Having a good working relationship with your auditor is always important. However, keeping a proper balance between how the auditor, as an “independent third party,” develops a good working relationship with great client service while maintaining independence is critical.
Audits are important for a variety of reasons. Perhaps your company is relying on the audit to satisfy lending requirements or Securities and Exchange Commission (SEC) regulations. No matter what the incentive, the fundamental purpose of an external audit is to add credibility, by an independent third party, to management’s assertion that your financial statements fairly represent the organization’s financial position and activities as of or for a period of time. Without remaining independent and uninfluenced by internal parties involved, your auditor can’t meet this objective.
There are many regulating bodies within the United States and abroad that require different requirements for auditor independence. However, they all have similar overarching principles guiding the degree of separation between you and your auditor. Doeren Mayhew’s CPAs and advisors share four questions you can ask yourself to determine if your interaction with your auditor might violate independence guidelines:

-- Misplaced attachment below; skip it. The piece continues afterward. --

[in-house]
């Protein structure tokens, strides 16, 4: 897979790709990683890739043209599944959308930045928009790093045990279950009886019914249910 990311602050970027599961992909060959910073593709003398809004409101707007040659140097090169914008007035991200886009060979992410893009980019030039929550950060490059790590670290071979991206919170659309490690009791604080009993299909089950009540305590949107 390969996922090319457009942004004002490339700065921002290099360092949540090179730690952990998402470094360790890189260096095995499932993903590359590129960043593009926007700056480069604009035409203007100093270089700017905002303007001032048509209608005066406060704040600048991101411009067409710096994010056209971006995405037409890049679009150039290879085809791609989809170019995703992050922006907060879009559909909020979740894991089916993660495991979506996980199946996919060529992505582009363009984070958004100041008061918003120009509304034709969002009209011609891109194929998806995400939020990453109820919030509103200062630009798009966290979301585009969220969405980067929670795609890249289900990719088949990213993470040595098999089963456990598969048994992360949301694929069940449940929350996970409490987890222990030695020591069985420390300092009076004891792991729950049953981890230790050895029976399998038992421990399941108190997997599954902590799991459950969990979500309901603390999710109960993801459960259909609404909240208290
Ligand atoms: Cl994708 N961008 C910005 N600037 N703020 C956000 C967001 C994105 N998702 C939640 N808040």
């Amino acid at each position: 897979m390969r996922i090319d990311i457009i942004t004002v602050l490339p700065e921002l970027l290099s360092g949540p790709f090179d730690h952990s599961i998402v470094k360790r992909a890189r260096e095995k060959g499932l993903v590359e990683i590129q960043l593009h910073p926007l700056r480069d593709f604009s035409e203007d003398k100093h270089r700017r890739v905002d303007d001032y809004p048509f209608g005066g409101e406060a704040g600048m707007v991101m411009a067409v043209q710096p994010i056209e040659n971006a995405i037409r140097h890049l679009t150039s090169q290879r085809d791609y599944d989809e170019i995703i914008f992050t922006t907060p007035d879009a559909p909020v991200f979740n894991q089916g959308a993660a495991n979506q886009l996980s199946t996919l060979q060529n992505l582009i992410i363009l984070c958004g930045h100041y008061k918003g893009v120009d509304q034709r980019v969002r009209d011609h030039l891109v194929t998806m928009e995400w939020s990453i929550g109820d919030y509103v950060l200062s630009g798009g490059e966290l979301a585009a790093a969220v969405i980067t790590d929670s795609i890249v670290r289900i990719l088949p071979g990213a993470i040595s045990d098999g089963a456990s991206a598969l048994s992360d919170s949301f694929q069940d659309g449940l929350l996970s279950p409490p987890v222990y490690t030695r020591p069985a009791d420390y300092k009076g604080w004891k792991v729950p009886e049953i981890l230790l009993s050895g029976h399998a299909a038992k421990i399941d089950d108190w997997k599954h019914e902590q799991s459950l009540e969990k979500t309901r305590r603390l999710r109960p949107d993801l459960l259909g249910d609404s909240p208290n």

Affirmative answers may indicate possible independence issues. Avoiding any circumstances that may cause a reasonable and uninformed third party to conclude your auditors’ integrity, objectivity or professional skepticism has been compromised is necessary.
Independence rules can be complex, and some more restrictive than others depending on the authoritative regulatory bodies issuing them. However, independence rules are designed to ensure the integrity and credibility of your auditors’ opinion on your financial statements. Proactive, open communication with your auditor well before your audit begins will help resolve any independence questions and provide the best of both worlds – a high quality independent audit with great client service.
Expect Doeren Mayhew’s auditors to remain committed to their independence in order to provide services and opinions on your financial statements that stakeholders can count on. Reach out to them today to put your next audit in motion.
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